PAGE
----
By Jens Manuel Krogstad for the Des Moines Register
Fewer than half of students at Iowa’s public universities finish school in four years, although graduation rates have been creeping up in recent years, according to a new annual report released Thursday.
A broad national push to boost graduation rates is under way to raise the number of U.S. college graduates. Increasing the education level of Americans is necessary to keep the nation competitive in a global economy, state and federal officials say. Rising student debt is another oft-cited concern.
Iowa’s universities boast graduation rates above the national average, but have produced mixed results in pursuit of goals set by the Iowa Board of Regents, which governs the universities.
Iowa State University, at 39.5 percent, and University of Northern Iowa, at 37.8 percent, have yet to reach four-year graduation rate targets of 41.4 and 38.4 percent, respectively. The figures were released by the regents board, scheduled to meet Wednesday at ISU in Ames.
The University of Iowa, where more than 48 percent of students finish school in four years, performed the best. Its graduation rate is just shy of a 48.3 percent goal. The regents want each university to achieve its graduation goals by 2016.
U of I and ISU have increased the six-year graduation rates of minority students over the past two years, each to 63.4 percent. UNI, though, has seen its number slightly dip to 44.6 percent. Minority students graduate at a significantly lower rate than their white counterparts. More than 70 percent of non-minority students finish school in six years, the report said.
To push up graduation rates, the universities have started programs to reduce the number of college dropouts, started data analysis that tracks individual student progress and made it easier for students to transfer from community colleges.
“We are putting significant effort into retention, making sure our students graduate on time, and closing the (minority achievement) gap,” U of I Provost Barry Butler said.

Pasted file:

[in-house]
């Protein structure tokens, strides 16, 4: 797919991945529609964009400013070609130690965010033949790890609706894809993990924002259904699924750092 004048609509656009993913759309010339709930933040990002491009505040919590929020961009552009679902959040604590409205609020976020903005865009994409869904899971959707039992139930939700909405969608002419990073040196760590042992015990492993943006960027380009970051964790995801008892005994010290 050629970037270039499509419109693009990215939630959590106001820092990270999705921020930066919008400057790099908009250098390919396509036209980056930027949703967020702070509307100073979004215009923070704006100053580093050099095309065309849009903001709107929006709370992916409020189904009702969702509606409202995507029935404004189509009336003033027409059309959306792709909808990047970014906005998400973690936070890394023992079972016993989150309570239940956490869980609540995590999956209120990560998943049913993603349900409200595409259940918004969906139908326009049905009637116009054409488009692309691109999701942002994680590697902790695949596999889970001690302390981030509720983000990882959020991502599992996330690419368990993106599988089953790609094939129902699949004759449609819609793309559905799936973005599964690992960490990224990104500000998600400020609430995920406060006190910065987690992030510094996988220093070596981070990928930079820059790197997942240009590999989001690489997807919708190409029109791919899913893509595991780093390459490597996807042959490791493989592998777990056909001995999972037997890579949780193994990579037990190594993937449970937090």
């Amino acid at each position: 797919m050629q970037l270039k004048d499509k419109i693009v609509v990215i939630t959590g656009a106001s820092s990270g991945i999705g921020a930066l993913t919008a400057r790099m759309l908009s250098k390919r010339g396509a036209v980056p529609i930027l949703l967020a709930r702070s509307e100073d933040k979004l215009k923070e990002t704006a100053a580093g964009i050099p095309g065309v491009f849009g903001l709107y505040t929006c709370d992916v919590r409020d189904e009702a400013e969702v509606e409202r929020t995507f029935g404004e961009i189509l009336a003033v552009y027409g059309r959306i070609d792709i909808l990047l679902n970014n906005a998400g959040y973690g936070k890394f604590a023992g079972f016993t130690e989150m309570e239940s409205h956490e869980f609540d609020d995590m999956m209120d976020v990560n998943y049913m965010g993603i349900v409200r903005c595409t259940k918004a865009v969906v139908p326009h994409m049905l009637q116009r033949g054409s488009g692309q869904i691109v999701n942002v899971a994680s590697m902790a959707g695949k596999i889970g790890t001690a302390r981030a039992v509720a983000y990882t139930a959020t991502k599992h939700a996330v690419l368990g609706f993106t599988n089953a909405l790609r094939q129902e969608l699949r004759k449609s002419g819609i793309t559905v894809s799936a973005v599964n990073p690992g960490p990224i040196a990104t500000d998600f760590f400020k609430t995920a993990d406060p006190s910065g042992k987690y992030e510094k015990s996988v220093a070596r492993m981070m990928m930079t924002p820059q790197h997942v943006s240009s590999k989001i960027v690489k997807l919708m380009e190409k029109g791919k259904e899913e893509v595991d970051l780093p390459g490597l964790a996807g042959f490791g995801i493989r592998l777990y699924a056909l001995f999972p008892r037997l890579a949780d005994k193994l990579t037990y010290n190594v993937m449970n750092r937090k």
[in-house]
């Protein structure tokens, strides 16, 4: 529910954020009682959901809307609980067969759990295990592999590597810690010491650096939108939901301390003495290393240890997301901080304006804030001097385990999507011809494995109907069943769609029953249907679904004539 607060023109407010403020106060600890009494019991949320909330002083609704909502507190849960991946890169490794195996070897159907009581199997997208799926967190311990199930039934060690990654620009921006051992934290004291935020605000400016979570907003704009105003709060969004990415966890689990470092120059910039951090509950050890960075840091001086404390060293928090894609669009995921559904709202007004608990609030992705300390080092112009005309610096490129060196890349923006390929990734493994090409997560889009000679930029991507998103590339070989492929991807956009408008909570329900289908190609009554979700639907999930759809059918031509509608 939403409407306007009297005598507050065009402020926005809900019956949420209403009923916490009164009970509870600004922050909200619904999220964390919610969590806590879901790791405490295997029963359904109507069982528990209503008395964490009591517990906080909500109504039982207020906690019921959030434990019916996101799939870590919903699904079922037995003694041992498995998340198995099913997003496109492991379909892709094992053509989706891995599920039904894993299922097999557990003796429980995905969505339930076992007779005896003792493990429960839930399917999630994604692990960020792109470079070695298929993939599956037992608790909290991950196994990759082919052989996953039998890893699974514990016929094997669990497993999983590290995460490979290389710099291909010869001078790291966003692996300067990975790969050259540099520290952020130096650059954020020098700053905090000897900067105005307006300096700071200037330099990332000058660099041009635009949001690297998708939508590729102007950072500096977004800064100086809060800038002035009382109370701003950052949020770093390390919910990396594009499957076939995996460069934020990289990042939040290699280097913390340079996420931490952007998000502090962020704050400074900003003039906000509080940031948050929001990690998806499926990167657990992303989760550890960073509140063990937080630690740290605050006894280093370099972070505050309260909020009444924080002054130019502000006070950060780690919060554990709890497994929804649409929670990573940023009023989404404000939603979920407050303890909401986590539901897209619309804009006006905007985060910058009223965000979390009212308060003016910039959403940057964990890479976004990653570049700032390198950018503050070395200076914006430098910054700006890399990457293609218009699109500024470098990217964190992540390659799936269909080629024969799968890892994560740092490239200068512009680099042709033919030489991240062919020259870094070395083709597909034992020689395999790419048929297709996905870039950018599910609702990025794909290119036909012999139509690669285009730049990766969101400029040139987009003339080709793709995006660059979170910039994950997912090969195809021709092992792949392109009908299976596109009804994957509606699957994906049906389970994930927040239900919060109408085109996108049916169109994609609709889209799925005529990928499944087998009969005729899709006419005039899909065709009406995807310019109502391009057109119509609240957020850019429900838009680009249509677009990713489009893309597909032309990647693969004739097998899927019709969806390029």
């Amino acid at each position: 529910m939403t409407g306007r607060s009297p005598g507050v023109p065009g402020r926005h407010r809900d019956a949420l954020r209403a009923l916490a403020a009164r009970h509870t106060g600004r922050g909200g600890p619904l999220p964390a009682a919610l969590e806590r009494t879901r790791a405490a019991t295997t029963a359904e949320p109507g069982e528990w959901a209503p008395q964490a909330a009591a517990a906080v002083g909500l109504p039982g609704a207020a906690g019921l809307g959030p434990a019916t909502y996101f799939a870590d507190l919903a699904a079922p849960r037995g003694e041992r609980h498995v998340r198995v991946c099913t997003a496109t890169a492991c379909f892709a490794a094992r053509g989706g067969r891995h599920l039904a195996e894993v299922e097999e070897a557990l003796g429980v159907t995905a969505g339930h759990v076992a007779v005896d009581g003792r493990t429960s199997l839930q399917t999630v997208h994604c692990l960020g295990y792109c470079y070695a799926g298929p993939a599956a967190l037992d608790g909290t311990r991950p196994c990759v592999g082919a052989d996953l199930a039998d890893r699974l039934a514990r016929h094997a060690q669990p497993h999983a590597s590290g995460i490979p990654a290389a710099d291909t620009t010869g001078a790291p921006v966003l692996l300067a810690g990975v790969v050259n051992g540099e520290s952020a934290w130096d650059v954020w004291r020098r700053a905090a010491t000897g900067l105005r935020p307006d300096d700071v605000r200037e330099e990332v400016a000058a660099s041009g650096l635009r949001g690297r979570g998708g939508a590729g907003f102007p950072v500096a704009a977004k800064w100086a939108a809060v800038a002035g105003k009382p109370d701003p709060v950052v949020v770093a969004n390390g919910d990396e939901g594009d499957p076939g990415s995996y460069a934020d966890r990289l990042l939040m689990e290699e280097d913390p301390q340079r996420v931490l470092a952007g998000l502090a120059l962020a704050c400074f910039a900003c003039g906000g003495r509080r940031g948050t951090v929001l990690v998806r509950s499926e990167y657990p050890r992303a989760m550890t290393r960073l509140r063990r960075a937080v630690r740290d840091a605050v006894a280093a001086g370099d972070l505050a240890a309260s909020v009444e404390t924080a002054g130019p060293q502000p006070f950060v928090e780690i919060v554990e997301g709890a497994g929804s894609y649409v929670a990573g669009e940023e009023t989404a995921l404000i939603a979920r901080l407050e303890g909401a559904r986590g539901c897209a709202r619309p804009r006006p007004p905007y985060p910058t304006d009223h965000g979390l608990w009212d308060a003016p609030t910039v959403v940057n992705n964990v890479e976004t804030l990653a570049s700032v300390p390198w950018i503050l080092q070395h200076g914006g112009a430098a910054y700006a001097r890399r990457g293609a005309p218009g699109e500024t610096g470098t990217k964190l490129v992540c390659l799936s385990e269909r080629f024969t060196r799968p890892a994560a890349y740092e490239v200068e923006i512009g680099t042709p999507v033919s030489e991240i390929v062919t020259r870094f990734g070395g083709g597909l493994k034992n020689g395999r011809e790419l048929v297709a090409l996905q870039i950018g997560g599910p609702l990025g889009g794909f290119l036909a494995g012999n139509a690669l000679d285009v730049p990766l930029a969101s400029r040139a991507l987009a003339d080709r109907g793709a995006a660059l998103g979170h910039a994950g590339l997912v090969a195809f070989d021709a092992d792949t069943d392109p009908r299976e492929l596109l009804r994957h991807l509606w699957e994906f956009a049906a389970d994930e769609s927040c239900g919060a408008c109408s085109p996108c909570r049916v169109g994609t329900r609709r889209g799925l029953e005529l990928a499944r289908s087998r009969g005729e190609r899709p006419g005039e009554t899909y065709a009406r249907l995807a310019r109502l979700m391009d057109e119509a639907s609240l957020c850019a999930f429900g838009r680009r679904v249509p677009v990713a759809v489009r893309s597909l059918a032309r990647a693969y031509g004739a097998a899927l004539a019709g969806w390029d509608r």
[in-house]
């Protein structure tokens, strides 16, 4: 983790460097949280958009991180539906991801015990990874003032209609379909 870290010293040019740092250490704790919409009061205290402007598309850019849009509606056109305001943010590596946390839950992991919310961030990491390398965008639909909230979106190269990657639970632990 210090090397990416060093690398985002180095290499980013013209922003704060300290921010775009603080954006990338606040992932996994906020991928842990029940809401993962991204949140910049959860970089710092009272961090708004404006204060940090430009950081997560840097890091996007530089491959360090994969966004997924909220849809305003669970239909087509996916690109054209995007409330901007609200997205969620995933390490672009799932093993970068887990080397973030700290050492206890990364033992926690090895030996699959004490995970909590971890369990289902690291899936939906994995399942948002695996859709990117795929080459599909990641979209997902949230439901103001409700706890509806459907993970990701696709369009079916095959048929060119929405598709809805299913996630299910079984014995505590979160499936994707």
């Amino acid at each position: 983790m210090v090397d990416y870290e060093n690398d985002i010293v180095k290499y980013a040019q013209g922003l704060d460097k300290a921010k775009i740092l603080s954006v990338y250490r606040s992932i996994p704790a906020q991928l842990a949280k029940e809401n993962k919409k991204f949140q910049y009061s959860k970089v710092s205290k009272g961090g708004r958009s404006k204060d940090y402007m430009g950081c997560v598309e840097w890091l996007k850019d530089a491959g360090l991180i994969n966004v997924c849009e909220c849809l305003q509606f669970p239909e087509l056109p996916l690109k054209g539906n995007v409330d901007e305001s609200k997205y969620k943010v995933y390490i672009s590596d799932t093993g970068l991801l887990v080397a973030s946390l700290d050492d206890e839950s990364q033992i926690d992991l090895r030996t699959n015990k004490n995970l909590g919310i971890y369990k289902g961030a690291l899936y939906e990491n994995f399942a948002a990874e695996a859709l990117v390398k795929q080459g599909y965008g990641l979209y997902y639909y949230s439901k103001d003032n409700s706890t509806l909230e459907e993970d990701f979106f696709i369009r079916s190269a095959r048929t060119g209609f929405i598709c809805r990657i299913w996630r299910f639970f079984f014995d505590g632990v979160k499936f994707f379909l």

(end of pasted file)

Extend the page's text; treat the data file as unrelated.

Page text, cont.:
President Barack Obama has said that by 2020, he wants the U.S. to have the highest proportion of college graduates of any nation in the world. Universities must dramatically improve graduation rates if the number of young Americans with a degree — those ages 25 to 34 — is to rise from 43 to 55 percent, according to the College Board, a nonprofit in New York City that promotes education.
Some states have sought to tie public funding to graduation rates. Texas Gov. Rick Perry has received national attention for urging state university leaders to offer more four-year bachelor’s degrees that cost $10,000 or less.
Students, however, sometimes prefer to pay more to stay in school longer. Internships, semesters abroad and demanding majors like engineering are all common reasons for not graduating in four years, students and university officials said.
Jonathan Krupko, 22, said he stayed an extra year at the U of I because he spent a year abroad in Japan. He hopes to pair his foreign language skills with a degree in finance.
“The year in Japan was probably the best decision I made,” said Krupko, a Des Moines native. “It got me to see a different perspective in the world.”
Steve Goedken, 23, said he’s staying an extra semester at ISU because he switched majors, from music education to economics, and took a semester off to complete an internship. Goedken said he didn’t mind taking extra time to find his passion, though he acknowledged he’s fortunate to have no student debt.
Jordan Bancroft-Smithe, 23, said he doesn’t mind that his fifth year at UNI has cost him about $15,000 in student loans. A generous scholarship that ran out after four years, he said, enabled him to spend a summer in Greece and pursue a double major in music and philosophy.
“It allowed me to take out loans to study abroad and stay a fifth year, rather than rushing through,” he said.